Lessons in ignoring red flags from the SEC

September 2, 2009

The Securities and Exchange Commission, which has the power to strike fear into the hearts of financial types, is the one getting beaten up today by its own inspector general.

Turns out that tips came in over 16 years that should have raised red flags and could have uncovered Bernard Madoff’s $65 billion ponzi fraud before his December 2008 confession. ASIA-EUROPE/

Even Madoff was “astonished” that the SEC did not follow up to verify his testimony about clearing trades through a third party, saying he had actually thought it was “game over” at that point.

These types of reports generally generate a lot of finger-pointing (congressional hearings offer a showcase) and sirens wailing for reform. The trouble is there’s never a quick fix.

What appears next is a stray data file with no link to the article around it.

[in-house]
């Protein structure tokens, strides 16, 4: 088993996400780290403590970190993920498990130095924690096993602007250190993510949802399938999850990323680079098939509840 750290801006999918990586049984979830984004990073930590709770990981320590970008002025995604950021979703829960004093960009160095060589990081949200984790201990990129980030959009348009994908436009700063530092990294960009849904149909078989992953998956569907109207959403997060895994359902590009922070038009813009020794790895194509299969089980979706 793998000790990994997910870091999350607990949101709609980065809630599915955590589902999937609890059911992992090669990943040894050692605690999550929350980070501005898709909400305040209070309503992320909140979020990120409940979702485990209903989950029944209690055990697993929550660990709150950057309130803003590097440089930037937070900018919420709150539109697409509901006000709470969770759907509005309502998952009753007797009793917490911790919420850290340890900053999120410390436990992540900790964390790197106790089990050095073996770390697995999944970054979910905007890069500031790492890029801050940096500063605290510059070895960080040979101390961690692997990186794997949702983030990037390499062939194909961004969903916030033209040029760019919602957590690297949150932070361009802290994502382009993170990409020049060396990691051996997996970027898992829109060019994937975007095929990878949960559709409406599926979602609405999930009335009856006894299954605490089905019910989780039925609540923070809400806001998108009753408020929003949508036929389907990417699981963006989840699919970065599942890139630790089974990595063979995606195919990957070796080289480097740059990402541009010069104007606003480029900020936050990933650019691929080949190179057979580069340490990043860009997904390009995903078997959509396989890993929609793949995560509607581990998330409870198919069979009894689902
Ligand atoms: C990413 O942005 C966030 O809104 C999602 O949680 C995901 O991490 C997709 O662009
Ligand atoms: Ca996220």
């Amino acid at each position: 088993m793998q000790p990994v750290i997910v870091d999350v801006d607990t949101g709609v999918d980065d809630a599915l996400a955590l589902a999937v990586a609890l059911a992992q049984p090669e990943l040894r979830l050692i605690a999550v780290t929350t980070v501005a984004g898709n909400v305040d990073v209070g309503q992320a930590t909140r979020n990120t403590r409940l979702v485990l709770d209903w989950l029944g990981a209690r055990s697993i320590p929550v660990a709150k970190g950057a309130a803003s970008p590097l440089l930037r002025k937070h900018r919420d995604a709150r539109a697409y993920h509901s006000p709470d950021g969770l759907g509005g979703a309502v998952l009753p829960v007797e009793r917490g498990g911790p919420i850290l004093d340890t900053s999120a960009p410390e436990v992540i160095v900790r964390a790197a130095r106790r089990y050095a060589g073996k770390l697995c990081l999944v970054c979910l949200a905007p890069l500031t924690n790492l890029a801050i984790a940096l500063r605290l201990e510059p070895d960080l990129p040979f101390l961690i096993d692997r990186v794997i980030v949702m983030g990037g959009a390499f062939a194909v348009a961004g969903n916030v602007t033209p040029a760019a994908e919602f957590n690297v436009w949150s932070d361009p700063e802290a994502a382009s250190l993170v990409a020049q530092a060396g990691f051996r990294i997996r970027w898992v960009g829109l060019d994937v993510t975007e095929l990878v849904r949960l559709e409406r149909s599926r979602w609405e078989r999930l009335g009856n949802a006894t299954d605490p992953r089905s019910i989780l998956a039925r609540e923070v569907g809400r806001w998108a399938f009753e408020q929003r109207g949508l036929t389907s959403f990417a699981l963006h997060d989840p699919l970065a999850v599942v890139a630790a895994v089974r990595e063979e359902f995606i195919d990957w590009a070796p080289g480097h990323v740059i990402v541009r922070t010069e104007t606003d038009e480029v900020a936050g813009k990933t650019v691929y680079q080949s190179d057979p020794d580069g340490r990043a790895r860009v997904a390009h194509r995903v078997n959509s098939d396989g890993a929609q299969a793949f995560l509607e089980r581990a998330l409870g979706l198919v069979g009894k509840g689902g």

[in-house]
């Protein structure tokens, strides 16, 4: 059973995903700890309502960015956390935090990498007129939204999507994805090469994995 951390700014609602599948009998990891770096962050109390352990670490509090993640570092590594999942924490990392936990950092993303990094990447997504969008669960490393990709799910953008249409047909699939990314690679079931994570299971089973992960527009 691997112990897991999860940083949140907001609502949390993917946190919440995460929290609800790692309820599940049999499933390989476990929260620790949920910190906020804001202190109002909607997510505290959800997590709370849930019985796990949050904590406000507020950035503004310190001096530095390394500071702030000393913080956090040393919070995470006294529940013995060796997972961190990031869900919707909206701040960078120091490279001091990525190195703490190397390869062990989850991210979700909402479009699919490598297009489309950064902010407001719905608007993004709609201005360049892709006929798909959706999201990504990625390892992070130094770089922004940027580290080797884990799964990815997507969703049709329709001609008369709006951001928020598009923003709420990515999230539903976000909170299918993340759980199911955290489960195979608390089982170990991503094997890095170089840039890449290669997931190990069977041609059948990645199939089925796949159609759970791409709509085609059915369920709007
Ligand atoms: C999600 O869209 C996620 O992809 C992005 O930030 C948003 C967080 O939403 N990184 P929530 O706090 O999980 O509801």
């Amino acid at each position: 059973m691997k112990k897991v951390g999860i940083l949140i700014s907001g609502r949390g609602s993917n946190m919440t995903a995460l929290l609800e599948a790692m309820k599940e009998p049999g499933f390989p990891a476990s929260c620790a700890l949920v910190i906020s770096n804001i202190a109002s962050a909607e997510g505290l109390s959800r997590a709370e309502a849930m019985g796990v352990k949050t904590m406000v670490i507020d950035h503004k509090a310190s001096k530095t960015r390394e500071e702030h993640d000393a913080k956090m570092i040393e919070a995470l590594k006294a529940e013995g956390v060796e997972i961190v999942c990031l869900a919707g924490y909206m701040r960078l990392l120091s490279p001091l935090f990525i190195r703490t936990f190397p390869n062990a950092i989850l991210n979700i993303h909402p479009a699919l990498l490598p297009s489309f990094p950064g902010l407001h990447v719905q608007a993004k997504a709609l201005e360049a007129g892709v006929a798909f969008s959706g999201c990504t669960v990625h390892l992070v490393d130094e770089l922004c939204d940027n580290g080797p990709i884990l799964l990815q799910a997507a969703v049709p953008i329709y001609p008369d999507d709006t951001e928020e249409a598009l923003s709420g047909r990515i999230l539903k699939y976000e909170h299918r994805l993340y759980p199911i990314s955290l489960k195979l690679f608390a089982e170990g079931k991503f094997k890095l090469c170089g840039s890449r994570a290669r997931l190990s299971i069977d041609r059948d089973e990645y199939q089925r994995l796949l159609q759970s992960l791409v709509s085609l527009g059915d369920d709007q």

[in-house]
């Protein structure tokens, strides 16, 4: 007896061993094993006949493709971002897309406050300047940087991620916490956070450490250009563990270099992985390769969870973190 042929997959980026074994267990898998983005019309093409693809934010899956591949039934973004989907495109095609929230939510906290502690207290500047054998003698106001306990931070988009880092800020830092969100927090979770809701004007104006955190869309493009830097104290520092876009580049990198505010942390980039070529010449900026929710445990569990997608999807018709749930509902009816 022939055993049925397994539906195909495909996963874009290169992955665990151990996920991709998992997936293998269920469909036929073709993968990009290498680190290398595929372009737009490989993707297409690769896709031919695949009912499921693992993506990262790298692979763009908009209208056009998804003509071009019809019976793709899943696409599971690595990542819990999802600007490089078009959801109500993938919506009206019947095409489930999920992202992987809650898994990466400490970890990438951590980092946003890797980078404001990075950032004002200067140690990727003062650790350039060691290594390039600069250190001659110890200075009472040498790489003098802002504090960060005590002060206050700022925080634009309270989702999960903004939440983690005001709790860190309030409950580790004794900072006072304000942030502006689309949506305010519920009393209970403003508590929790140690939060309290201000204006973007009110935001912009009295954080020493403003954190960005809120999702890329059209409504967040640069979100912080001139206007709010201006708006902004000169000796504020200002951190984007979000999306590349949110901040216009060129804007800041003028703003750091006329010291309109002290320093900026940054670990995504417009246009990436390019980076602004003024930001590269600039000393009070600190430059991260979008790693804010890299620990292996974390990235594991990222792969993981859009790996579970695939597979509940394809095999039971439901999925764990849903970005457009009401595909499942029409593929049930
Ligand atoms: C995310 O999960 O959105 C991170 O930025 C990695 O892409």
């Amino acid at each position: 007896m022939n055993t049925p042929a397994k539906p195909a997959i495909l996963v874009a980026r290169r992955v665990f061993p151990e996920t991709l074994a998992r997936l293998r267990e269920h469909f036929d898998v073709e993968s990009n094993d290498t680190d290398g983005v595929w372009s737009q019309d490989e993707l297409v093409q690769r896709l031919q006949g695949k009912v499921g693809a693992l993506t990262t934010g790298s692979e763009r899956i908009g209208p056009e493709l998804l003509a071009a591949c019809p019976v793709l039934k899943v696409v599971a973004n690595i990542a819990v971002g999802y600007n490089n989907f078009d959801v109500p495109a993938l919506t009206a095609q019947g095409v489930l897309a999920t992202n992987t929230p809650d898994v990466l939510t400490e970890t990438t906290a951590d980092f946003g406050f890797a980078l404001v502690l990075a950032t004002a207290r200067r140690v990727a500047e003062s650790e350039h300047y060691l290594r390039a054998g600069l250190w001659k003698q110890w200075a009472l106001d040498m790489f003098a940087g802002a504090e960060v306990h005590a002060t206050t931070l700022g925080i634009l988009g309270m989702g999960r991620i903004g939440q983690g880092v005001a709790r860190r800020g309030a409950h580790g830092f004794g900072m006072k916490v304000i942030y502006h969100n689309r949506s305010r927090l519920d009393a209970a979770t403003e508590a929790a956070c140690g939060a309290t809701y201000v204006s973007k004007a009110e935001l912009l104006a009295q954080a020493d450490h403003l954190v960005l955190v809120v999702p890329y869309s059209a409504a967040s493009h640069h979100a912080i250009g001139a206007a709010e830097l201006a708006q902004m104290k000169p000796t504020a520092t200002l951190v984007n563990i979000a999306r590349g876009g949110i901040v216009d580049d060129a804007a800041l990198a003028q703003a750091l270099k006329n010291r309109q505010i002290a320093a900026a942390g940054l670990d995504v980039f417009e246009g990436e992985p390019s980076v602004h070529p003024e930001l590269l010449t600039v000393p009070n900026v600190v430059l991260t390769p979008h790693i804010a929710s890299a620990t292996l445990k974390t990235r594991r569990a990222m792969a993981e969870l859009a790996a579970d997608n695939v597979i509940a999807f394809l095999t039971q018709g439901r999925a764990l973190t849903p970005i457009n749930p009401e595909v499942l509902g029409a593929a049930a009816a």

It’s been eight years since the Sept. 11 attacks and the government is still working on reform of the national security aparatus after it became clear that various agencies had dropped the ball.

Republican Senator Charles Grassley has called for changing “a culture of deference toward the Wall Street elite at the SEC.”

Sounds like a taller order than simple reform, what do you think it would take to change the culture at the SEC.

Photo credit: Reuters/David Gray (soldiers holding red flags in China)

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